When your finances seem to be heading down the wrong path and your debt is getting out of control, be wise and take stock of the direction you are going in. There are steps you can take to prevent you from getting into further debt and to help you eliminate some of what you are currently dealing with. Use these tips to help you begin moving in the right direction financially, they really helped me.
Put Your Credit Card in a Drawer at Home
If you have a difficult time saying no to purchases, I know I do, take your credit card out of your wallet and put it into a safe place at home. Before micro-chip cards, I used to put mine in a bowl of water in the freezer… Wherever you put yours, make the decision that you will leave it there and will only take it out when absolutely necessary. This alone will help force you to be more cautious in your spending.
Cancel Any Retail Credit Cards
Retails credit cards typically have a high-interest rate. They also make it that much easier to spend on because “It isn’t a Visa, right?” and even easier to spend on when you feel like you have several options as to where the money will come from. Get rid of these cards and keep only one main credit card, which is hopefully the one you have taken from your wallet and placed in a safe place at home.
Creatively Find as Many Ways to Save as Possible
Look for every way possible to save money. Whether that is by clipping coupons or shopping only during sales, you can make it work. There are other ways to save in other areas, such as your electricity bill. Be vigilant about turning lights off when you leave the room, unplug appliances that are not in use, hang dry your laundry, put on slippers instead of cranking the heat.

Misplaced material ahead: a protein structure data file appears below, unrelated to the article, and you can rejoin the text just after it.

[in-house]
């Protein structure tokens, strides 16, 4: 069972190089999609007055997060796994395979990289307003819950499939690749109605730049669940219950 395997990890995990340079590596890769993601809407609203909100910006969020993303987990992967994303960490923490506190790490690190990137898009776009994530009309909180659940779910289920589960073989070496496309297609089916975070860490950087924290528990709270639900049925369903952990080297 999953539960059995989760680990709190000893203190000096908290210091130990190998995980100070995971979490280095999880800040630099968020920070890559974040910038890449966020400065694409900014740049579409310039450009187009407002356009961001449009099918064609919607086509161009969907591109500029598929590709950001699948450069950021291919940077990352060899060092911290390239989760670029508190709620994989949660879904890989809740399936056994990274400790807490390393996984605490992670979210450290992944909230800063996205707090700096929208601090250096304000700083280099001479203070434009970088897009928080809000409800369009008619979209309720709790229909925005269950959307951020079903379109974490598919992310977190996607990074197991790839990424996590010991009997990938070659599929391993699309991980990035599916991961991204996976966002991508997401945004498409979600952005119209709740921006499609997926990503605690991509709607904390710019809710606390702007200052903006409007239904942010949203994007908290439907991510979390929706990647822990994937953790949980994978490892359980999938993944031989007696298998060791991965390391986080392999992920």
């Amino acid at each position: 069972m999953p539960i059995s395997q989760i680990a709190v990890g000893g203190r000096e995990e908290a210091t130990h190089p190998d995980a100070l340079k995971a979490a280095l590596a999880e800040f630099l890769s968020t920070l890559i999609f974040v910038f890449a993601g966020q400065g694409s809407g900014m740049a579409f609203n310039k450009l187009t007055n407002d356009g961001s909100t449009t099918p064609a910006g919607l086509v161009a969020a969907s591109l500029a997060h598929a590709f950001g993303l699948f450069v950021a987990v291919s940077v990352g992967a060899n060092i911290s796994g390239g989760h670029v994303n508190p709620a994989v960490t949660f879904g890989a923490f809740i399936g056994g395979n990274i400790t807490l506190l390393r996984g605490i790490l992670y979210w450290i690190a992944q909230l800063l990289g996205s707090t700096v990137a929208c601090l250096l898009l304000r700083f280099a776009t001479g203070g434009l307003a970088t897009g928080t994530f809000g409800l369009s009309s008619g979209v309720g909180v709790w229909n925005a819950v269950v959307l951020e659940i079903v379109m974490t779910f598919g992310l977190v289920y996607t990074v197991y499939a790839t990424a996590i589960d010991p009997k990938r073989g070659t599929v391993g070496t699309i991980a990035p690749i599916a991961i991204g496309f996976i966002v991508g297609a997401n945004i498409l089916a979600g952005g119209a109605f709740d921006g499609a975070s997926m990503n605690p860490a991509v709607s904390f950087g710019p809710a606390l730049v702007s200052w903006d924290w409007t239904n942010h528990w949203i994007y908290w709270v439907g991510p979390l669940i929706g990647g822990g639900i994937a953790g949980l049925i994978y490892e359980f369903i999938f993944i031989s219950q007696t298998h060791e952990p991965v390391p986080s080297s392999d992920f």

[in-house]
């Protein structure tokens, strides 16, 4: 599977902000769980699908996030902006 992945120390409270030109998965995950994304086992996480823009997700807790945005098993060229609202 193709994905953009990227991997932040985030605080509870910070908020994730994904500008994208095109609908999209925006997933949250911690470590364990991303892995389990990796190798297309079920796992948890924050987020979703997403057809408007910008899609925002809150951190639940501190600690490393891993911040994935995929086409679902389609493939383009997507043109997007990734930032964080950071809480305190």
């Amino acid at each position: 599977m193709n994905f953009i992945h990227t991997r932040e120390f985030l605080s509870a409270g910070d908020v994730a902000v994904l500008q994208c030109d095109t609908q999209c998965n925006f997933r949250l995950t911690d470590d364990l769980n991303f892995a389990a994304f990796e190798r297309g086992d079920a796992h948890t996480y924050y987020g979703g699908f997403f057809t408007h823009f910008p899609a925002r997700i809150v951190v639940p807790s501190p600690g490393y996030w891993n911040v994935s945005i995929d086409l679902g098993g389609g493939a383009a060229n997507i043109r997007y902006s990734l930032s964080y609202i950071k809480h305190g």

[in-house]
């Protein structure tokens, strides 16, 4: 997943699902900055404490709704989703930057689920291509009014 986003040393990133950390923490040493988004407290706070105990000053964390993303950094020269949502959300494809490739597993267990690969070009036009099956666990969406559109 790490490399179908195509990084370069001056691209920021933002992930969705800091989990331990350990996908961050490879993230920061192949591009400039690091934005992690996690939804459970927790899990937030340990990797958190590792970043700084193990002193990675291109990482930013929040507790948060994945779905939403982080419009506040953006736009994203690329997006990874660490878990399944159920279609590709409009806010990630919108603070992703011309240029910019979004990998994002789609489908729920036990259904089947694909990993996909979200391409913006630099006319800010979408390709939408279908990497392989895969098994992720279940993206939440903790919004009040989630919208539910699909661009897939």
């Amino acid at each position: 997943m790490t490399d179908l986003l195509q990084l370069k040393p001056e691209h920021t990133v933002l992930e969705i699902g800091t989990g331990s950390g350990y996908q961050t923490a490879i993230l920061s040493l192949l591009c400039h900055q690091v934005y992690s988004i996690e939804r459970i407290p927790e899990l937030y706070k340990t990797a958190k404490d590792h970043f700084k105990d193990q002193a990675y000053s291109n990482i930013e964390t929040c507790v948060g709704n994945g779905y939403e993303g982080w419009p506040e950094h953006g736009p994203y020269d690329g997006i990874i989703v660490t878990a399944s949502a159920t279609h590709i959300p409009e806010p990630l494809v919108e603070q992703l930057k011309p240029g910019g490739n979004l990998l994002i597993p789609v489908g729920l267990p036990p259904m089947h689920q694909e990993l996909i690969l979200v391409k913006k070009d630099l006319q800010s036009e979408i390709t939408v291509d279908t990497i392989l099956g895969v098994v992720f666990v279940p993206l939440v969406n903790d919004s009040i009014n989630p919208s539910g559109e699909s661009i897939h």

Stop ordering in and no more Timmies! If you must, buy a Timmie’s tin and make a coffee at home before you leave for work. Also, wait 24 hours prior to any purchase, because you may not need it tomorrow.
Pay Back Your Debt with Dave Ramsey’s Snowball Method
List your debts smallest to largest with the payment information next to them. Make your minimum payments on ALL of your debts, except for the smallest one. On this, you will be paying the minimum PLUS extra money every month.
Once the smallest debt is paid off, you roll over the payment you were making on that debt as the added money towards the next smallest debt. This continues until you are debt free!
For example, let’s say you have three debts to pay. Your car loan, Visa and your Walmart Store card as charted below.
$500.00 + 13% interest
$1000.00 + 4% interest
$2000.00 + 19% interest
Every month you have to pay out a total of $90.00 but will need to pay more to get out of debt. So you are going to pay an additional $100, on top of the minimum payment, to put toward your principal debt. This will be a total of $190 per month.
What most people do is breakdown that additional $100 into 3 payments of $33 per debt, which is why we feel like we are always paying and not seeing a light at the end of the tunnel. Because for the next 18 months you know you have three debtors watching over your shoulder.
Using the snowball method it looks like this.
Visa: minimum + max principal payment = $115/month
After 4 months, this debt is gone and not weighing on you.
Car Loan: minimum = $25/month, for 4 months.
Walmart Card: minimum = $50/month, for 4 months.
On the 5th month your payment plan will now look like this:
Carloan: minimum + previous Visa payment= $140/month
After 8 months, this debt is gone and not weighing on you.
Walmart Card: minimum = $50/month, for 7 months.
Finally, on month 8, your payment plan will look like this:
Walmart Card: minimum + previous Car loan payment= $190/month,
10 months from here you are TOTALLY debt free!
With the snowball method, you are paying all the same amounts, only everything is paid off one by one. They are paid off faster individually, saving you a LOT of interest. You can find a break-down of the snowball method on Dave Ramsey’s blog, it is worth the read!
Learning to be smarter with money is not easy, but gets easier as time goes on. It might seem like a chore at first, but the benefits outweigh the anxiety. You will become a more creative person and save your hard-earned money and start to see that living debt free is possible. What better benefits could there possibly be than that?
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